Signed contract for The House has been sent along to the bank. And so the waiting and escalated hope begins.
Had a reader of Lest Camelot Fall
become the first one yesterday to point out historical goofs. Actually most weren't goofs, just places where I probably should've been clearer. I'm still kicking myself over one, though: where in my head I was thinking "herbal brew" I wrote "tea" and then never caught it in three rounds of edits, despite tea proper only coming to Britain a thousand years after Camelot
takes place. Le sigh.
Which brings me to the point of this post. I don't know if I tend to be overly slavish to historical accuracy, beverage slips aside, and I do tend to exercise some literary license, but there are plenty of lines I won't cross, and places where I'll stand my ground. I've been digging my heels in a lot lately while writing about Geronimo, just because there's so much misinformation about him out there--or just "things people know that just ain't so", as the saying goes.
Let's start with the movie Geronimo: An American Legend
, because it incorporated a giant host of things that just weren't so.
Quick run-down if you haven't seen it: Geronimo (played by Wes Studi) is being brought in to the San Carlos reservation by Lt. Charles Gatewood (Jason Patric) and narrator Lt. Britton Davis (Matt Damon), but is restless and unhappy there. When U.S. soldiers kill a holy man called the Dreamer, Geronimo breaks out. Gatewood finds him with the help of the Apache scout Chato (Steve Reevis) and Geronimo offers to surrender, but breaks his word again. Brigadier General George Crook (Gene Hackman), head of the Department of Arizona, resigns, and is replaced by the uptight martinet Brigadier General Nelson Miles (Kevin Tighe). Gatewood, Davis, Chato, and Chief of Scouts Al Sieber (Robert Duvall) go hunting for him in Mexico, Sieber is killed in a bar fight, Gatewood finds Geronimo and convinces him to come back with terms of surrender being that Geronimo will spend two years imprisoned in Florida. The Chiricahua Apache scouts are arrested and sent with them. Davis quits the army in protest.
So, what did the movie get right? Well, the names. There was a holy man called the Dreamer who was killed by U.S. troops. General Crook did resign after Geronimo's last breakout, and was replaced by Miles. The Apache scouts were indeed arrested. And, well, that's about it.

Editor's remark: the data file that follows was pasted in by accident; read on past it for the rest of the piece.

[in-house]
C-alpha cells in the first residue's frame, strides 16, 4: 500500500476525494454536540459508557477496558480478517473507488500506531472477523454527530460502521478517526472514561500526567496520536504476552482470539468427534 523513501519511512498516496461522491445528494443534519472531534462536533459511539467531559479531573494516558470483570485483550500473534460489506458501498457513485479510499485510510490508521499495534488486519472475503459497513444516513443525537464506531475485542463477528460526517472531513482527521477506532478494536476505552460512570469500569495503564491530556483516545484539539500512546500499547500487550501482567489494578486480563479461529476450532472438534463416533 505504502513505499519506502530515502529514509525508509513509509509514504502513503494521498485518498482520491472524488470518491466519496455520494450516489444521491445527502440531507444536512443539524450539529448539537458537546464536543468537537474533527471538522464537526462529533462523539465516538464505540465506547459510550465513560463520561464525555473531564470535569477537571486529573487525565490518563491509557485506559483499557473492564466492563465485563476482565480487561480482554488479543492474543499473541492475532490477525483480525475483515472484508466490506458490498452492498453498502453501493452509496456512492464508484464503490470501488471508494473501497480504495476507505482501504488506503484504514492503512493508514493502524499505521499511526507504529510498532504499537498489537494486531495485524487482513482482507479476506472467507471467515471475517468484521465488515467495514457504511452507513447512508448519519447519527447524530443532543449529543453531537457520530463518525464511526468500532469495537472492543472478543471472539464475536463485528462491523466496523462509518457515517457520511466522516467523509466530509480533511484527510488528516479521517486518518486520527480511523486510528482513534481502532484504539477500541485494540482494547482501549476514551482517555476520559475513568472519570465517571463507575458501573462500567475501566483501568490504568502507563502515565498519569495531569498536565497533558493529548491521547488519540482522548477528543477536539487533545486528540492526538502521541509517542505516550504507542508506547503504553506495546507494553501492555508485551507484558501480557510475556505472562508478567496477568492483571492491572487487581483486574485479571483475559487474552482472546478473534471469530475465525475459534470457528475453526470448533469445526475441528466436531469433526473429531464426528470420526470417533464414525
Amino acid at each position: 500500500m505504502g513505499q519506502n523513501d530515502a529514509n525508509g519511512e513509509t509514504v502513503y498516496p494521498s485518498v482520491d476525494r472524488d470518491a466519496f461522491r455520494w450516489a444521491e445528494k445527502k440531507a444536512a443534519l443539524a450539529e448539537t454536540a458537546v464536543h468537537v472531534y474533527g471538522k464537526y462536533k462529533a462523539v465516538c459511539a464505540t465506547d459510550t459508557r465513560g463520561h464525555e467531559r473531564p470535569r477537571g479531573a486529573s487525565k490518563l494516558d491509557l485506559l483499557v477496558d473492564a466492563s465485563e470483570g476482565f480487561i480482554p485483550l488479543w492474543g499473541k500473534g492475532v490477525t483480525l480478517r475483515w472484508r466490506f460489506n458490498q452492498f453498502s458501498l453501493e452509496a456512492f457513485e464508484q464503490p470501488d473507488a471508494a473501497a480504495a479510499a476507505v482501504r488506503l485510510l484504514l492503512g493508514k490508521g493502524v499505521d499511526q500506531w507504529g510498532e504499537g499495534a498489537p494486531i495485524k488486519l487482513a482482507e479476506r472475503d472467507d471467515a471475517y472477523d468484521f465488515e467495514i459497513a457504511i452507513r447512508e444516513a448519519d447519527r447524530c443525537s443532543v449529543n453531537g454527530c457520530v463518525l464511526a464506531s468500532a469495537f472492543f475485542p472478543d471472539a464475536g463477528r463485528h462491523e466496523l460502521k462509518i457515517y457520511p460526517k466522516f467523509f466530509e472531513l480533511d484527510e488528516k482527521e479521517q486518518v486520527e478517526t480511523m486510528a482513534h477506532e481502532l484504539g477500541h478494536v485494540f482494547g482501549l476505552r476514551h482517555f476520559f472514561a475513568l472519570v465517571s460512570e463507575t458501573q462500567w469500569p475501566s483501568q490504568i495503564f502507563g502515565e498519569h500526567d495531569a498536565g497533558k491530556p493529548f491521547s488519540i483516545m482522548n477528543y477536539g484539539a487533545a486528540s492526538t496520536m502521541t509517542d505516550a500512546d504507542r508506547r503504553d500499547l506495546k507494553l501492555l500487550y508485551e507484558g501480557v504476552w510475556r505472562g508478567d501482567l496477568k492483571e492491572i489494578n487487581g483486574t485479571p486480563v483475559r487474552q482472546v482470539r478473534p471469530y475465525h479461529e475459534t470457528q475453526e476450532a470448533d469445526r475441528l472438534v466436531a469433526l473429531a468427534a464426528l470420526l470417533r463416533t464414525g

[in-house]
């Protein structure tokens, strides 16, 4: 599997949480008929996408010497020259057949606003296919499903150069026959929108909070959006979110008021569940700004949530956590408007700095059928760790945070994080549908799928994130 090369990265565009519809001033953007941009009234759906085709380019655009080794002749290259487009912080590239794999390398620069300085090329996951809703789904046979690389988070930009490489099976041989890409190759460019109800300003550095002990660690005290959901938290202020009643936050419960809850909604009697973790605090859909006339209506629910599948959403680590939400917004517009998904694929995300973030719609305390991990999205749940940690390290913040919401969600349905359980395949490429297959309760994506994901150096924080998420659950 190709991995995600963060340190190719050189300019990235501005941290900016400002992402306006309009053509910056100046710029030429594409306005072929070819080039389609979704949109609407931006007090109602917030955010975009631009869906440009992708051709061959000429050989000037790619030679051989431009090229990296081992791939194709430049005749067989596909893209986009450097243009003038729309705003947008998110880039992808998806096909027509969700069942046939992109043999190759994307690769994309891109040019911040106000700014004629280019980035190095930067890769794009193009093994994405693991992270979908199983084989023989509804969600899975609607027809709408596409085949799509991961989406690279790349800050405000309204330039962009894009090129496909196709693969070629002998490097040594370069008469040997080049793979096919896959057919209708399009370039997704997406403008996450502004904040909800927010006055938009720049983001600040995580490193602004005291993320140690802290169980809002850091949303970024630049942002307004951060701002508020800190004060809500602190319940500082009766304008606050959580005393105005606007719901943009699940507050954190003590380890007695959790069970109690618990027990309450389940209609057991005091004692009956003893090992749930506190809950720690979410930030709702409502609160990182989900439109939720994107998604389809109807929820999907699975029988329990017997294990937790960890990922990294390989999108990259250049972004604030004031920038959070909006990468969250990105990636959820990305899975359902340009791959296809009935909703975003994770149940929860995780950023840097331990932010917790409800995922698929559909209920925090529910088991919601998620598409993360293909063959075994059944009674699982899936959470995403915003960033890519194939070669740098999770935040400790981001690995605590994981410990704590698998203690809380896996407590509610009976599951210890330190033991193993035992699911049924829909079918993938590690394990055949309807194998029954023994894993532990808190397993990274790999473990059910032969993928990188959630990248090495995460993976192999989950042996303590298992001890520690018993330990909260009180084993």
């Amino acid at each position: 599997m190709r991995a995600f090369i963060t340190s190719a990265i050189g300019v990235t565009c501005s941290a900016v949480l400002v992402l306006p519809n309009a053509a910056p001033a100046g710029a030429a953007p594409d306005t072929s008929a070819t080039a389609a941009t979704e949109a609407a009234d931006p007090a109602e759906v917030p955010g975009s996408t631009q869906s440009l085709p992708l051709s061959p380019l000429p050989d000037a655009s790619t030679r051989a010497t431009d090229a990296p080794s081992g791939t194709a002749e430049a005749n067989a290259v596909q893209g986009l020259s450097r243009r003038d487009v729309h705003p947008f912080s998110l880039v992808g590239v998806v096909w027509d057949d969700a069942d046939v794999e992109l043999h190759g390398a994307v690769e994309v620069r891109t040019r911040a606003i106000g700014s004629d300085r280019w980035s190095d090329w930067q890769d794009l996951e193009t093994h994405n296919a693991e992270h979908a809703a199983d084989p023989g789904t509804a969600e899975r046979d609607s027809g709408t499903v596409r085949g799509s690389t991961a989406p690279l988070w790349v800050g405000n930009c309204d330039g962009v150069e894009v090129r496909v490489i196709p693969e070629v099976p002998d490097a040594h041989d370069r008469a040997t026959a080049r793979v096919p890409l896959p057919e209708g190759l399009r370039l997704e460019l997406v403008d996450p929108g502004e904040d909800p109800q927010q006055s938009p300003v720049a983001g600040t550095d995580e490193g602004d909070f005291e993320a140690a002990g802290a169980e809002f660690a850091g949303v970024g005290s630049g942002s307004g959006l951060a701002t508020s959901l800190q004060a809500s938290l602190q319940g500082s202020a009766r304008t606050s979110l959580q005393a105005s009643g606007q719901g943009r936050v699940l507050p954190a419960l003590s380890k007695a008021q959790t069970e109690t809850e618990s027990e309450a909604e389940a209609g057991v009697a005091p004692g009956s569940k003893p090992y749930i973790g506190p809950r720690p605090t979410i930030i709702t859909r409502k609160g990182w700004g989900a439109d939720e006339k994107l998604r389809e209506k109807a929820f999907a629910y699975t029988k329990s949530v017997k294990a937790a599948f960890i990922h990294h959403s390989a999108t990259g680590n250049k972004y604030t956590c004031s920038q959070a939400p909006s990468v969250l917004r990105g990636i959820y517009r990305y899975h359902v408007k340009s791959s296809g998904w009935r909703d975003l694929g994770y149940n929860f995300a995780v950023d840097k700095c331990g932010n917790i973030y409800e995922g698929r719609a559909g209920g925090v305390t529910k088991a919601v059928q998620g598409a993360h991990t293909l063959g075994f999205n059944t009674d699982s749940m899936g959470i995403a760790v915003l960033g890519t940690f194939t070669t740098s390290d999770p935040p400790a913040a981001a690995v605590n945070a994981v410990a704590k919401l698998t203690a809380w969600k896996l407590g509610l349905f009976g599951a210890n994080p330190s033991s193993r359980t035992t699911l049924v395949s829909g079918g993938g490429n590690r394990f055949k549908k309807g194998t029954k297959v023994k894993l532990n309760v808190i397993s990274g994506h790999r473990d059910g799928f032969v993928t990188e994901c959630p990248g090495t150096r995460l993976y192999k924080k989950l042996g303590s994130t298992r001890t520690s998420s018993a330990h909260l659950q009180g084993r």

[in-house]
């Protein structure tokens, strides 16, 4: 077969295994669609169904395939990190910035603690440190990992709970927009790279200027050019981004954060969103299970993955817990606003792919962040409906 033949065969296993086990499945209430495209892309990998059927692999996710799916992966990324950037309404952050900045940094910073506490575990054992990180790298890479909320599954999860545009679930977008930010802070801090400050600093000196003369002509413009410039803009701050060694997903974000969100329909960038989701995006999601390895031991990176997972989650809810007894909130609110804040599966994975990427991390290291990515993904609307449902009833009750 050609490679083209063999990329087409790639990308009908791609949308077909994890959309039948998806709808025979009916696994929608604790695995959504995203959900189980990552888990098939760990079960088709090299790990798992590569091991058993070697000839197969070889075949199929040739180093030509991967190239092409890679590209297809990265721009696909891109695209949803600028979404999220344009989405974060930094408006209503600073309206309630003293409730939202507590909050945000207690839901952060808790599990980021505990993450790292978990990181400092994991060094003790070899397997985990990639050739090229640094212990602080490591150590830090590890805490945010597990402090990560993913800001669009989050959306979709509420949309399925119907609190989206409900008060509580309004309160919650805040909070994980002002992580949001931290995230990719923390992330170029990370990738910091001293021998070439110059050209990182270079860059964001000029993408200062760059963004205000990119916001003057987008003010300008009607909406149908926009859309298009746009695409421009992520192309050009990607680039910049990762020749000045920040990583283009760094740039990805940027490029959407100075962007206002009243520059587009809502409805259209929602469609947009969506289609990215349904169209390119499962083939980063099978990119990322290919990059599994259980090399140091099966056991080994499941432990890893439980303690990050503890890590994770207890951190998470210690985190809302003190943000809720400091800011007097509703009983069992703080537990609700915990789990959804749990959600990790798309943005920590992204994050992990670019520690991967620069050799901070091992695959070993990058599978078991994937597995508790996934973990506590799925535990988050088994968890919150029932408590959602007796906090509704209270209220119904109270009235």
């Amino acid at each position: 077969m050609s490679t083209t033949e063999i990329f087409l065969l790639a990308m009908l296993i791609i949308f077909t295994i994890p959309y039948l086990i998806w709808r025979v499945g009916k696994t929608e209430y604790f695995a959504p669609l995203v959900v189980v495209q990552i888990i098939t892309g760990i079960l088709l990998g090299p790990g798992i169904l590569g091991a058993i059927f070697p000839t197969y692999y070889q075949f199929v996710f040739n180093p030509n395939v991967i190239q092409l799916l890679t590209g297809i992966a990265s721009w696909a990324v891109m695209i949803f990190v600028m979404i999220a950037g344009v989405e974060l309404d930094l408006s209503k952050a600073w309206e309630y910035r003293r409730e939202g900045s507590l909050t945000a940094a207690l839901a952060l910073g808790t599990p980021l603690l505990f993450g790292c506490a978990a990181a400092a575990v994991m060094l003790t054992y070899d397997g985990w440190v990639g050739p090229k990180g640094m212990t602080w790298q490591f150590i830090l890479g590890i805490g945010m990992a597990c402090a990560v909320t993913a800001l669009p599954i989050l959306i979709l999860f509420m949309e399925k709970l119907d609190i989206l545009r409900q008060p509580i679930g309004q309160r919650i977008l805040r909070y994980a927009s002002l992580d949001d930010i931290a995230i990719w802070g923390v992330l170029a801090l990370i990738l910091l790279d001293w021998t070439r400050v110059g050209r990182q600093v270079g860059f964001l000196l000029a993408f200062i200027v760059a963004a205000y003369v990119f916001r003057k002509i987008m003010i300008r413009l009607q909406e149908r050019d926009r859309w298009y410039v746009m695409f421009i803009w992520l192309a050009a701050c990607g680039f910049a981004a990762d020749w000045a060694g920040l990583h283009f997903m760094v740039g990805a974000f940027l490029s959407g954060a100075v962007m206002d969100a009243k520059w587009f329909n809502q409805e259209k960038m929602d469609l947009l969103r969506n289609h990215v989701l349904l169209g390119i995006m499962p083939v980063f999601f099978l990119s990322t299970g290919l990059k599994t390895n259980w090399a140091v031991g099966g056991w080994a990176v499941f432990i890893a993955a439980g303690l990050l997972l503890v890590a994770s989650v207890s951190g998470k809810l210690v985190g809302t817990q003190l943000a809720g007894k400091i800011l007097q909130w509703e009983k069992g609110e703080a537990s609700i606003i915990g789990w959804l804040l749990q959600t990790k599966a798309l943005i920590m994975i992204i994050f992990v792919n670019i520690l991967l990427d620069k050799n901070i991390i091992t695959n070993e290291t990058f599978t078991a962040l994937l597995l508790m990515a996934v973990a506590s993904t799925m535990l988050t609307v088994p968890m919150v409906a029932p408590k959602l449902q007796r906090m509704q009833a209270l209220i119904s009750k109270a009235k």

First of all, the movie compacts events--the Dreamer's death was several years before Geronimo's final breakout (and Geronimo wasn't there when the holy man was killed). The final straw was, of all things, that the Apache were forbidden to make and drink tizwin, an alcoholic beverage fermented from corn. Gatewood and Davis only rode together in the first days immediately after the last breakout; after that, troops of cavalry and a hundred Apache scouts were sent to hunt Geronimo down.
After a few grueling months in the Chihuahuan Desert south of New Mexico with no success, Britton Davis actually quit the army at this point, not after the war ended. Al Sieber, mostly crippled from years of hard desert service, essentially quit here too--refusing to go south of the border again. Despite his 1886 "death" in the movie, he lived on until 1907--ironically dying by way of a falling boulder while overseeing an Apache road work crew. (Local legend says an Apache rolled the boulder on top of him.)
General Crook is about the only one who is portrayed with more accuracy than not. Gatewood comes close, though the real Gatewood, unlike handsome Jason Patric, was gaunt almost to the point of being skeletal, and that only got worse as he chased Geronimo and his health failed. Wes Studi was about a generation younger than the real Geronimo, but did an excellent job portraying the warrior's perpetually scowling, grim face. Britton Davis was ambivalent about the Apache themselves, but not Geronimo--he hated Geronimo, calling him vicious, treacherous, and intractable. Nelson Miles is portrayed as a hard-arsed martinet, and he gets a bad rap in history books because the history writers tend to prefer his rival, General Crook (as did Britton Davis). But the truth is that Miles was almost as sympathetic toward the Apache as Crook, and had spent years advocating fair treatment for Native Americans and--in his own words--letting "Indians be Indians". He said that our failure to do this was a big part of the reason we had so many problems with them, along with enforcing laws on them that they had no say in, and occasionally being "unmercifully cruel" in our punishments.
Screwing around with history as much as the movie does is way above and beyond literary license, as far as I'm concerned. You don't need to alter the facts this much to make a good story; there are plenty of good stories inherent in things as they really were. I consider rewriting that much not only akin to historical blasphemy, but also outright laziness.
There are other things I'm not writing about, simply because I think they've been overdone. I don't have a long sequence of Geronimo's attacks on whites, for instance. Not that I don't have any at all, but you know it's happening, so there's no need to beat it into the ground for effect. I've concentrated more on other stories that tend to get left out of books and movies, like the story of Geronimo's 2-year-old son, Little Robe. That wasn't his real name, but a nickname given by soldiers who captured him and his family. (They had been with Geronimo--the Apache took their families to war with them.) Little Robe captivated the soldiers at Fort Bowie, and they were devastated when he met a tragic end. Those are the things I focus on more because details like that have always fascinated me.
Of course, nobody may read the book. It may bomb even worse than Geronimo
did. But at least I'll have written the book the way I wanted to and thought it should be.( PROGRESS REPORT )